2020 was a record year for mortgage originators

Vital Statistics:

S&P futures4,131-1.4
Oil (WTI)60.940.84
10 year government bond yield 1.63%
30 year fixed rate mortgage 3.22%

Stocks are flat this morning as we kick off earnings season. Bonds and MBS are up.

JP Morgan reported strong earnings this morning which included $5.2 billion in credit reserve releases. These are reserves the bank took for potential losses related to COVID which now look unlikely to materialize. Consumer lending has returned to pre-pandemic levels, and mortgage origination was up 40% YOY. Return on equity was an eye-popping 24%. JPM CEO Jamie Dimon is pretty bullish on the economy.

New Residential is buying Caliber for $1.675 billion in cash. That must explain why Caliber recently increased its investment property LLPAs to 7-9 points. Caliber earned $891 million in pre-tax income in 2020, so New Rez is paying 1.9 times pretax earnings for the company, which originated $80 billion last year. It also gets a $153 billion MSR portfolio.

Caliber is owned by Lone Star Funds, and this sale (along with Amerihome) shows that private equity is ringing the register on mortgage originators. I suspect these funds are going to re-deploy that cash into single-family rental strategies.

The MBA estimates that the industry did $3.8 trillion in mortgage originations last year, which would be the best year ever recorded.

“2020 was a banner year for the mortgage industry, despite the COVID-19 global health crisis essentially shutting down the U.S. economy in March and forcing personnel into remote work environments,” said Marina Walsh, CMB, MBA Vice President of Industry Analysis. “A surge in housing and mortgage demand, record-low mortgage rates and widening credit spreads translated into soaring net production profits that reached their highest levels since the inception of MBA’s annual report in 2008.”

Average production volume was $4.5 billion per originator, up from $2.7 billion in 2019. Average production profit rose to 157 basis points from 58 in 2019. Total production revenues rose to 434 basis points, up from 356 in 2019. Surprisingly, loan production expenses, were more or less flat at $7,578. Productivity might have been the driver, which rose from 2.3 loans per employee to 3.3 loans per employee.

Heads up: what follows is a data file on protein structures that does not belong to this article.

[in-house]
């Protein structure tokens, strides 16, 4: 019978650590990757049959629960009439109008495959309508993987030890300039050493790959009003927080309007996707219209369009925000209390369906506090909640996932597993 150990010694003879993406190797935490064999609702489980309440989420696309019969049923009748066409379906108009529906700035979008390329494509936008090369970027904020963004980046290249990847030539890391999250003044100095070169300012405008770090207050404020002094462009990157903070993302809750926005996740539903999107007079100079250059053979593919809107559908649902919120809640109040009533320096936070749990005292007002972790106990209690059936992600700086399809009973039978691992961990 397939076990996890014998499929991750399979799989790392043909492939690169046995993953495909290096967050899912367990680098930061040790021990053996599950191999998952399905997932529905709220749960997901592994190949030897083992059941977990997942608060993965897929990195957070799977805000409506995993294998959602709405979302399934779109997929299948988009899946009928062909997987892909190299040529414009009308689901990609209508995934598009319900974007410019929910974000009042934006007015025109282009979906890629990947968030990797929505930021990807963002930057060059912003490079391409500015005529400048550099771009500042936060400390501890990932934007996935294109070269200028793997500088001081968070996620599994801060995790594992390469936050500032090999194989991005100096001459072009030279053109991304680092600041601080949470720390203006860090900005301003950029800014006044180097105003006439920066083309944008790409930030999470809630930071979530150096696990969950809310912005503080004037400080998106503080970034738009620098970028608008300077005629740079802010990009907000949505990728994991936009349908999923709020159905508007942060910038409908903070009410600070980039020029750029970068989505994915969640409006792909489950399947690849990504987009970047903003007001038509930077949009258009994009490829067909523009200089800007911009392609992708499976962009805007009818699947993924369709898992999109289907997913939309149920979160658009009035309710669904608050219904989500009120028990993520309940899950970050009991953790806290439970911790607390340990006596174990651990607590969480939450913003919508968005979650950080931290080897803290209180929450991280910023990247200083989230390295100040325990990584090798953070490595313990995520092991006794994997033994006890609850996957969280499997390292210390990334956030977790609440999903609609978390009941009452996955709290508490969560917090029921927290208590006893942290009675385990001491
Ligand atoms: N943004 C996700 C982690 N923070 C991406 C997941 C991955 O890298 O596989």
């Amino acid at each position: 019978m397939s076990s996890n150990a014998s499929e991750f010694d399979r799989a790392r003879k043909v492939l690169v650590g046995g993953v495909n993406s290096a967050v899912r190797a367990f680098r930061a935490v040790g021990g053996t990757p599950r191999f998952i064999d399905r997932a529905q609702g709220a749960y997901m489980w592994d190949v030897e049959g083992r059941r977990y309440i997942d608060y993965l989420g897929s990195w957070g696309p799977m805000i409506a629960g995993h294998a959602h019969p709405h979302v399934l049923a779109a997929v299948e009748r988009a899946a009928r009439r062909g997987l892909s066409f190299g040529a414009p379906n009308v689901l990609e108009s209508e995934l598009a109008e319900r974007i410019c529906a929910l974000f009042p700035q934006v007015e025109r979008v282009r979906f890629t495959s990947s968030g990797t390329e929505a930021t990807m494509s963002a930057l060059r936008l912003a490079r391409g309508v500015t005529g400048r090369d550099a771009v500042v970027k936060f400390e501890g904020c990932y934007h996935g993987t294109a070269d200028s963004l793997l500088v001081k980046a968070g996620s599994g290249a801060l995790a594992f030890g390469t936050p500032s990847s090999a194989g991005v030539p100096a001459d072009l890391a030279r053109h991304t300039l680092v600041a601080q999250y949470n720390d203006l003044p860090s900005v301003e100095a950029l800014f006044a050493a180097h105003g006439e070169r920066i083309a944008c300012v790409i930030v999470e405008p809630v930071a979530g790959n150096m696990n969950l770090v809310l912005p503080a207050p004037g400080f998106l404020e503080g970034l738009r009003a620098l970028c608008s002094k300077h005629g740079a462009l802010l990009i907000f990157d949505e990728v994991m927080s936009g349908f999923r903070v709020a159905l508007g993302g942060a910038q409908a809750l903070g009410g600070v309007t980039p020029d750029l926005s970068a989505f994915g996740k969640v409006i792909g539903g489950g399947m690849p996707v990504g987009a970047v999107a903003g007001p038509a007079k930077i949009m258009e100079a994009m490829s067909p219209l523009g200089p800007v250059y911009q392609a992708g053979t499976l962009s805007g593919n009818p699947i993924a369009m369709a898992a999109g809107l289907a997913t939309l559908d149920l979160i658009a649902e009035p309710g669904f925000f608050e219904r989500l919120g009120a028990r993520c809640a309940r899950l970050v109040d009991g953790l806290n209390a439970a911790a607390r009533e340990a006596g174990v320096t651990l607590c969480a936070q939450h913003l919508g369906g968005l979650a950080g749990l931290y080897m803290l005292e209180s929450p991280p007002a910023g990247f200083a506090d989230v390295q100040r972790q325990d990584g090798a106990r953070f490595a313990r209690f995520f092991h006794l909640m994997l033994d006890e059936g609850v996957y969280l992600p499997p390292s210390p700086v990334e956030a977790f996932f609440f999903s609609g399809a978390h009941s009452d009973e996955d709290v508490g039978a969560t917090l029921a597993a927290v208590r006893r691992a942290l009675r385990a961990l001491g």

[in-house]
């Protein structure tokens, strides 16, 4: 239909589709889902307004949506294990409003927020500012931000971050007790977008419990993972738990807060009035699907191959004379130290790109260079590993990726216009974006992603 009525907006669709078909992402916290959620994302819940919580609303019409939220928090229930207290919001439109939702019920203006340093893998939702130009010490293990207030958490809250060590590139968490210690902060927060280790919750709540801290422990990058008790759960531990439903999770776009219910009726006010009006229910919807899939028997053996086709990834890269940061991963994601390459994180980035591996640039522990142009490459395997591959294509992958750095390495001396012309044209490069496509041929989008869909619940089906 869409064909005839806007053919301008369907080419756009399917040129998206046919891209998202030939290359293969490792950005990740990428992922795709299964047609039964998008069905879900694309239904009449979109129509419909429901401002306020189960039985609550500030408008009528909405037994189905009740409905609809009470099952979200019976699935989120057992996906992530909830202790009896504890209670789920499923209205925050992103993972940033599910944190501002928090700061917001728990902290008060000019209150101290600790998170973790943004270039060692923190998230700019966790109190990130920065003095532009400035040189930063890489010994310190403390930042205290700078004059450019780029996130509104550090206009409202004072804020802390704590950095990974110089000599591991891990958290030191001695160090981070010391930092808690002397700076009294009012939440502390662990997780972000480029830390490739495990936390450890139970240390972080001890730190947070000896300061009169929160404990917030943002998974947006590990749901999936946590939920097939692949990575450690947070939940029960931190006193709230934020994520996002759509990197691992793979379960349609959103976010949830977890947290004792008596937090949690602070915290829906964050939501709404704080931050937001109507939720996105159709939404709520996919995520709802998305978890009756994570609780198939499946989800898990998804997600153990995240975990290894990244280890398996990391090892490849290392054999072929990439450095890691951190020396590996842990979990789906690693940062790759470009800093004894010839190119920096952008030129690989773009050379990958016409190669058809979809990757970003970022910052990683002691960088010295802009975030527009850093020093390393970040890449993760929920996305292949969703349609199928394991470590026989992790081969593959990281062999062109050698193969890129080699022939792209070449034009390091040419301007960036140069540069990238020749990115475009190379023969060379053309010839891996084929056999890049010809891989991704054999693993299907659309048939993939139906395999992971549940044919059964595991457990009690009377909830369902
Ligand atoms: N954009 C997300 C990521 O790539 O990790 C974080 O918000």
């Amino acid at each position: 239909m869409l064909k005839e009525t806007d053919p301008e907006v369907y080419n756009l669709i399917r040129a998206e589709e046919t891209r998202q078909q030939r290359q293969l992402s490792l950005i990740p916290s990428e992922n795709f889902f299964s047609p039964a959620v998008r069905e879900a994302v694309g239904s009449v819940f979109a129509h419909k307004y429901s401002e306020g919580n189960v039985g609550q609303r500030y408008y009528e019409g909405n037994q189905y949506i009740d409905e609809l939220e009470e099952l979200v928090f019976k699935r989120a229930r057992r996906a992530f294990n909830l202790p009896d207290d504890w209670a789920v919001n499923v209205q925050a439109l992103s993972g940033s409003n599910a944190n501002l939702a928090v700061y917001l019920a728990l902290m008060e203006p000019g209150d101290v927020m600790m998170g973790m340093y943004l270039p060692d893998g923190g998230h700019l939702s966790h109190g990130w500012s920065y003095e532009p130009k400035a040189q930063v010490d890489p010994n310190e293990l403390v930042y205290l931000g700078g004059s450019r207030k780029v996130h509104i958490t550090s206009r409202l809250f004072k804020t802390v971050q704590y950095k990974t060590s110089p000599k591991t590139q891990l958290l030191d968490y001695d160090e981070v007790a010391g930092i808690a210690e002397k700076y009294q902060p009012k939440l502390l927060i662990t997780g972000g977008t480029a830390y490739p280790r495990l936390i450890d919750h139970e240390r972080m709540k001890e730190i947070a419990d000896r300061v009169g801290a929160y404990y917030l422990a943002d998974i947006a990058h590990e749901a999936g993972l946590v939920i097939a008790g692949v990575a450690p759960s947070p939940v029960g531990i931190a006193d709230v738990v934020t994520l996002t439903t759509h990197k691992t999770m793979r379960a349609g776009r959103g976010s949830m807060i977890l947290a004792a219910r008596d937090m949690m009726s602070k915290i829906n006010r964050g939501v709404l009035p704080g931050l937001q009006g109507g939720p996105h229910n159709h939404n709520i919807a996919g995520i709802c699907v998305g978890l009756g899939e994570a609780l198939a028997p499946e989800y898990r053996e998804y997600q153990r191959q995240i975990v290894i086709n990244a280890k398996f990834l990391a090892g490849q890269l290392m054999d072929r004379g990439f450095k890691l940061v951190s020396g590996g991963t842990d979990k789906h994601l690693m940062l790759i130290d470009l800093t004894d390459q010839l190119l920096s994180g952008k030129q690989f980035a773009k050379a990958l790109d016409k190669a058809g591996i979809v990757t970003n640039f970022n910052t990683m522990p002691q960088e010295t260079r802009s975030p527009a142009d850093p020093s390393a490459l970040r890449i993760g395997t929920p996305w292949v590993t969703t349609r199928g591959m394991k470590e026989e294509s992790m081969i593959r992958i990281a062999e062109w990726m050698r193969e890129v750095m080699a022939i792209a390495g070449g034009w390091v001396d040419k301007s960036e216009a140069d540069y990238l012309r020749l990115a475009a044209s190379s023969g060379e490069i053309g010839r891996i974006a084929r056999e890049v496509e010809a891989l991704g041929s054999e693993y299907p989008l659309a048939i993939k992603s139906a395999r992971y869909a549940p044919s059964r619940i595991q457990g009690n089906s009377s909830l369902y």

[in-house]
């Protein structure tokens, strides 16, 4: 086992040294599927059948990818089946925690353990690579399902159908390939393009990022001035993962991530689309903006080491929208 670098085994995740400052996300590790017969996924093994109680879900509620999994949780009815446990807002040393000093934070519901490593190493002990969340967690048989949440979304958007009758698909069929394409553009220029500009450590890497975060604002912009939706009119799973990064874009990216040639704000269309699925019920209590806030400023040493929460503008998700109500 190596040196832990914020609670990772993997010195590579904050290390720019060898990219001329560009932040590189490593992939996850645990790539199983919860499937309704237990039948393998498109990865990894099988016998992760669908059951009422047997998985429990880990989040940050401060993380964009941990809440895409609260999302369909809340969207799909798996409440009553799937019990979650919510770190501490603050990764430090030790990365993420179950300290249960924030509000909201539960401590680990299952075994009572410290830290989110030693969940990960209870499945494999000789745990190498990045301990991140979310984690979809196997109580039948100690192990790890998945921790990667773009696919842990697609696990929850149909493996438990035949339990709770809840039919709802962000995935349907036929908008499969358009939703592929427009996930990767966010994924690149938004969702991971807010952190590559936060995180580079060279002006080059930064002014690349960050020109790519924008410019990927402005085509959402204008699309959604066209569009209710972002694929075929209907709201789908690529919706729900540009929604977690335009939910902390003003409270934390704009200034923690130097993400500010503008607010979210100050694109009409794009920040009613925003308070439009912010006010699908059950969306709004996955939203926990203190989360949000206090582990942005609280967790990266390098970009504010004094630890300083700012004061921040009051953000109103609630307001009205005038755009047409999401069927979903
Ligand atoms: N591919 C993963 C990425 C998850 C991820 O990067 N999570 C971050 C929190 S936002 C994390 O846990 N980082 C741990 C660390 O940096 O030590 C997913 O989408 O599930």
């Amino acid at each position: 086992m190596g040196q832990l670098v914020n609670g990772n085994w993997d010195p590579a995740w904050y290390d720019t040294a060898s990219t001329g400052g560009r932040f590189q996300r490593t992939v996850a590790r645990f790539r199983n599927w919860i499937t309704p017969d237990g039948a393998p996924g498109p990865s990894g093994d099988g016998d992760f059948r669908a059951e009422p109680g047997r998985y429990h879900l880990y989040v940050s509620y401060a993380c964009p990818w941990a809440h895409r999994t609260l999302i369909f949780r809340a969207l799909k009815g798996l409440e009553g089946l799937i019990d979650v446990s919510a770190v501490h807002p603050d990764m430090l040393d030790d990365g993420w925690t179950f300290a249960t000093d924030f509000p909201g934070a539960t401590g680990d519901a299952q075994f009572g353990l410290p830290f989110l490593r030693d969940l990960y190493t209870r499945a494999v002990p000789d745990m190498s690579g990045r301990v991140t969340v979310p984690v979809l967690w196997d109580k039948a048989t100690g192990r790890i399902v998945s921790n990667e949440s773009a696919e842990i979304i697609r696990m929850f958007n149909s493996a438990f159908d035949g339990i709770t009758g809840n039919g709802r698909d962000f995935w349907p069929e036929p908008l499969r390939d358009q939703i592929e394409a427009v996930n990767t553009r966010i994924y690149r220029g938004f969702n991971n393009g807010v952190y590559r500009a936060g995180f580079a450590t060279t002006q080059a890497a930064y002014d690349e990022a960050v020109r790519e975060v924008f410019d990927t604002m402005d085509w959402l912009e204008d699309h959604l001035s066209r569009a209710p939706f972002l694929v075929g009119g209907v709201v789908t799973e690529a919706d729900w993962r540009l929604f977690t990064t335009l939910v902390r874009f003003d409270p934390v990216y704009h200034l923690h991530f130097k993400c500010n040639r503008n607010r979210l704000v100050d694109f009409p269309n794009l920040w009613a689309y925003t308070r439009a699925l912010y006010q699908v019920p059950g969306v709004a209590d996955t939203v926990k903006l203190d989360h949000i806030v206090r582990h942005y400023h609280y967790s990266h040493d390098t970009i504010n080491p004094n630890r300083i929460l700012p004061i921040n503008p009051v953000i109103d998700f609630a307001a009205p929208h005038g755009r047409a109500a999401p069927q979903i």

Mortgage applications fell 3.7% last week as purchases fell 1% and refis fell 5%. The 10 year reached 1.7% last week, and now seems to be heading lower, at least for the time being.

The MBA is urging Washington to allow some additional flexibility on the GSE caps for investment properties and high risk loans. MBA Senior Vice President of Legislative and Political Affairs Bill Killmer said a more flexible approach and timeline would allow the GSEs to come into compliance by making necessary adjustments to their automated underwriting systems on a prospective basis. “This solution would alleviate concerns about existing loan pipelines and make lender-specific caps unnecessary,” he said. “Gradual changes also would provide time for private capital alternatives to develop the operational capacity to better serve these market segments.”

Import prices rose 1.2% MOM and 6.9% YOY, while export prices rose 2.1% MOM and 9.1% YOY. The import number was driven by energy, while the export number was driven by agricultural. Take these numbers with a grain of salt; COVID-19 related shutdowns (especially during the heavy lockdown days) are going to produce some strange year-over-year comparisons.


Author: Brent Nyitray

In the physical sciences, knowledge is cumulative. In the financial markets, it is cyclical

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